The opposite extreme from this is found in the passage that immediately precedes the law of the Nazirite (Num 5:11-31): namely, licentious indulgence in carnal pleasure, the abandonment of all normative constraints on sexual behavior, and betrayal of the sanctity of the marriage bed for the embrace of an Other. This chapter describes the case of a woman suspected of adultery, the Sotah, and the “trial by ordeal “ she must undergo. I will “bracket” the very real issues presented by this chapter: namely, (1) the “double standard” implied in the woman’s adultery being considered far more grave than that of the man; and (2) that the practice of such an ordeal implies total faith, nay, certainty of Divine intervention (for which reason the Rabbis of the tannaitic age abolished this practice). For us, I would read this chapter, first and foremost, as reflecting the enormous importance attached to the marital bond, and the horror and abhorrence the Torah expresses towards the violation of its sanctity. We live in an age in which casual sex is widely accepted in many circles, and even acts of marital infidelity are regarded more as “misdemeanors” than as “crimes” or “sins”—and certainly are not regarded with the horror implied by this chapter.

These two lengthy and detailed legal passages each form the Scriptural basis for an entire tractate of the Mishnah/Talmud. They are followed by a short but very sweet passage, the Priestly Blessing: three short, poetic verses with which the priests are to bless the people daily, blessing them with assurances of Divine abundance, protection, grace, favor, and peace. Interestingly, small amulets containing this text have been found by archaeologists, confirming its great antiquity.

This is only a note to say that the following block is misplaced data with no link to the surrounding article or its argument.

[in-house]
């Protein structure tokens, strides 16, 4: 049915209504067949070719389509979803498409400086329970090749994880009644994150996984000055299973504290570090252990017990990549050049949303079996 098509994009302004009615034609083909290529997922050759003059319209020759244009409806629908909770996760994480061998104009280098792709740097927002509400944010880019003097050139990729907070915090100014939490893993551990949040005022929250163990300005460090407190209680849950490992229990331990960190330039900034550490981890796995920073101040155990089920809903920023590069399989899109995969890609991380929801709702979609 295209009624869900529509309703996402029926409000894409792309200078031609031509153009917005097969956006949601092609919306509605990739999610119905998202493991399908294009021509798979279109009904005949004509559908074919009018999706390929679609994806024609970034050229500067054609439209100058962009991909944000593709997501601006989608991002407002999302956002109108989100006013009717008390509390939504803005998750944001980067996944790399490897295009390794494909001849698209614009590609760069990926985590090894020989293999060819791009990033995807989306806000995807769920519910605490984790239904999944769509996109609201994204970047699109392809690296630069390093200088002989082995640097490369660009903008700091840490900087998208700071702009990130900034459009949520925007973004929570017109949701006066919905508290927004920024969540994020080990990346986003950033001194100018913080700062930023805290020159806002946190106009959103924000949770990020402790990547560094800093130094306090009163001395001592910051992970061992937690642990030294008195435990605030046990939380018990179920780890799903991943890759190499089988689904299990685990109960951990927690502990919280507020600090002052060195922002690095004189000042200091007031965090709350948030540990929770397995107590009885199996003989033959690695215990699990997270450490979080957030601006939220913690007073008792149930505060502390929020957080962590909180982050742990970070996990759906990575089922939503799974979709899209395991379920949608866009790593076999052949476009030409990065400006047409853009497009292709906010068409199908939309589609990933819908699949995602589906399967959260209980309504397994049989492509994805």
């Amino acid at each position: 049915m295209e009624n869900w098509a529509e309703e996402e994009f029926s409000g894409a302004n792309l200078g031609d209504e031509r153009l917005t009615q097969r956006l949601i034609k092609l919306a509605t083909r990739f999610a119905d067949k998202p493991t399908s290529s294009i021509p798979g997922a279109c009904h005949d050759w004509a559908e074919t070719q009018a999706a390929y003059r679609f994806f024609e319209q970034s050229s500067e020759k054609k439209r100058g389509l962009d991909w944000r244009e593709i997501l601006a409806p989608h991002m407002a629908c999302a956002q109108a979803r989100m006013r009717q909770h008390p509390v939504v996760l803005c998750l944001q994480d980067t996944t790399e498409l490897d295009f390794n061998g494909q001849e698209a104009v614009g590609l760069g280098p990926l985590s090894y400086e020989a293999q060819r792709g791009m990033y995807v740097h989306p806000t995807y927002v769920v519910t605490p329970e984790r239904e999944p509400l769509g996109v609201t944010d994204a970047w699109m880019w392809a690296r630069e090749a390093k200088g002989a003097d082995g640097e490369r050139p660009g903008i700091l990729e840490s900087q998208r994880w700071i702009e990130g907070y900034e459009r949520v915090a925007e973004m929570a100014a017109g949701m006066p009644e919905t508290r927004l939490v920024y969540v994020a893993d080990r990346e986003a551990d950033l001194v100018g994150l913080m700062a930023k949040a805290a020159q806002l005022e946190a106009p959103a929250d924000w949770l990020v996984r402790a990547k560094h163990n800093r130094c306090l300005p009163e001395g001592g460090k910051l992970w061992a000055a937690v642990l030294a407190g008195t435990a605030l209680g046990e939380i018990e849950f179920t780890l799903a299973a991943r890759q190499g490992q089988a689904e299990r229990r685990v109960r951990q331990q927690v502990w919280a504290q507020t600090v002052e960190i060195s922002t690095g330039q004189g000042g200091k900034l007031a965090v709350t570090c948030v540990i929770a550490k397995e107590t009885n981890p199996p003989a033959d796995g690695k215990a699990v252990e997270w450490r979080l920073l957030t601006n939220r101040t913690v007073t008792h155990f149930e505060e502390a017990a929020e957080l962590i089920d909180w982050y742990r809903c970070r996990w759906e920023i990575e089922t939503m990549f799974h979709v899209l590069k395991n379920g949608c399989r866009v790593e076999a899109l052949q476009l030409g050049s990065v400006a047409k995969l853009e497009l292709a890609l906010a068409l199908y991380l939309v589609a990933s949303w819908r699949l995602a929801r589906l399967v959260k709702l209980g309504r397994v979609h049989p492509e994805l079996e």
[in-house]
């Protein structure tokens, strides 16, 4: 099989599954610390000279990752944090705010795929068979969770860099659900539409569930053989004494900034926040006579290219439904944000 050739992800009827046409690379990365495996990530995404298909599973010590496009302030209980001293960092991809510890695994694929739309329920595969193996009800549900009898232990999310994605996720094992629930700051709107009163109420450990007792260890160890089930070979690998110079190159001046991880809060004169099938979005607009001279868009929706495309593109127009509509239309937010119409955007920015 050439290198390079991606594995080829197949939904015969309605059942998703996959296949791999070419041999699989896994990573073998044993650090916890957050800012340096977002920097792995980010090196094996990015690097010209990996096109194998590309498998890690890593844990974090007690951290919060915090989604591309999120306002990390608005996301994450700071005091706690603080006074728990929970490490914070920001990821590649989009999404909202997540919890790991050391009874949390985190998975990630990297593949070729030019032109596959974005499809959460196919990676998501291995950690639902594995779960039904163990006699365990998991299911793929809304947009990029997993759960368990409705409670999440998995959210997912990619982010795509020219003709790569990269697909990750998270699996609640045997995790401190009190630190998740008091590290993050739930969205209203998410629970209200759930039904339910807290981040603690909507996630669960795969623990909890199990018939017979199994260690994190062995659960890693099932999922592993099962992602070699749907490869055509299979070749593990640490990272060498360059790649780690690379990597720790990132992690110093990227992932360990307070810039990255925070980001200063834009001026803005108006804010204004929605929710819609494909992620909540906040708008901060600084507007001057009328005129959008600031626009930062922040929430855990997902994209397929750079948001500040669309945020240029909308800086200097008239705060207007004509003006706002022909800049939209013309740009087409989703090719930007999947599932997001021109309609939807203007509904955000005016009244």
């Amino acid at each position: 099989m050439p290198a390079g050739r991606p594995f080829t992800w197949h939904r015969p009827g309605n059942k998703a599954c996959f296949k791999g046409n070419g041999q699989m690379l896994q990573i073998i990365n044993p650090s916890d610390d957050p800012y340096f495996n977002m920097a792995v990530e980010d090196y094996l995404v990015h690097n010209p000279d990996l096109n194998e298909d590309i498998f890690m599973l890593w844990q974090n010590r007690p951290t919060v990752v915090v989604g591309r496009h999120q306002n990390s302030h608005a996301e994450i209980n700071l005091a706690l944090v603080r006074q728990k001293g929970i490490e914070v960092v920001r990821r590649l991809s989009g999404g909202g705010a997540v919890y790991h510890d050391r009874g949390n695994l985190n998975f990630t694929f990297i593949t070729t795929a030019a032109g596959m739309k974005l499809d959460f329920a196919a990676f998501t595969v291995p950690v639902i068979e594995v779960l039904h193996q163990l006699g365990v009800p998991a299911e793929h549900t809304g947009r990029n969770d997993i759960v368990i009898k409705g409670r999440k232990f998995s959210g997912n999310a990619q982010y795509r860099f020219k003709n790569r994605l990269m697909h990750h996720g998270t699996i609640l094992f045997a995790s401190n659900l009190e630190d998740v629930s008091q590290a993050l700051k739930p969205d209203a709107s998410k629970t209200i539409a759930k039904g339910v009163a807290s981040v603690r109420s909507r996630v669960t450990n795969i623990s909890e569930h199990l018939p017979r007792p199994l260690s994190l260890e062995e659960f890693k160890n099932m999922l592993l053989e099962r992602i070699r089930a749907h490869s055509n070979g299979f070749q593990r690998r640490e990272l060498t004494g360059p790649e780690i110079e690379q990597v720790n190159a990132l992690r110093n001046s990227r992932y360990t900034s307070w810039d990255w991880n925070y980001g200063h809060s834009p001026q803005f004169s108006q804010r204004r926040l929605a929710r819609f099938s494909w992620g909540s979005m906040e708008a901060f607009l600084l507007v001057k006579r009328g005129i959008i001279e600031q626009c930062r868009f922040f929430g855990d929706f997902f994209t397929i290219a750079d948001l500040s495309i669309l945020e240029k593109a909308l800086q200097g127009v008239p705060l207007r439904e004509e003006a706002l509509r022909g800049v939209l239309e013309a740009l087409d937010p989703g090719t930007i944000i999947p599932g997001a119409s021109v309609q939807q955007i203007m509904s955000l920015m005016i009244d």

Further Thoughts on the Sotah

I wrote earlier that our sexual mores are not so strict as they were in ancient times. But I must correct myself: male jealousy is just as virulent, just as violent a factor in human life, as of old. Every year, some thirty to forty women are killed in the State of Israel by their husbands, ex-husbands or lovers—and the numbers are no doubt (proportionately) analogous in the United States and in other places. In many cases, the man has no “justification” for such jealousy, as he had no formal “claim” on her fidelity—but somehow, the idea of another man enjoying intimacies with one whom they continue to think of as “their” woman can drive a certain kind of man crazy and push him over the threshold to murderous violence.

What does the law of Sotah do? Quite simply: rather reaching for his knife or dagger or, in modern times, his gun, the jealous husband must bring her to the Temple and the kohen. The elaborate ceremony, with its numerous stages, may serve to “cool him off.” In any event, the ordeal itself is intended, hopefully, to vindicate her innocence, and reestablish domestic harmony. As our Sages put it: “ Great is peace, for the Holy Name of God is erased in the water for the sake of peace!”

Shabbat Kallah

This Shabbat is known as Shabbat Kallah, “The Sabbath of the Bride,” alluding to the numerous midrashim, including interpretations of Song of Songs, in which the People of Israel is seen as the bride of the Almighty, whom He wed, so to speak, at Mount Sinai. In some communities it is customary for the rabbi to deliver a major discourse on this Shabbat relating to the themes of the festival of Shavuot, the receiving of the Torah, etc. This year I will depart from my usual practice, and present a study of some of these ideas in our Shavuot issue, and not this Shabbat.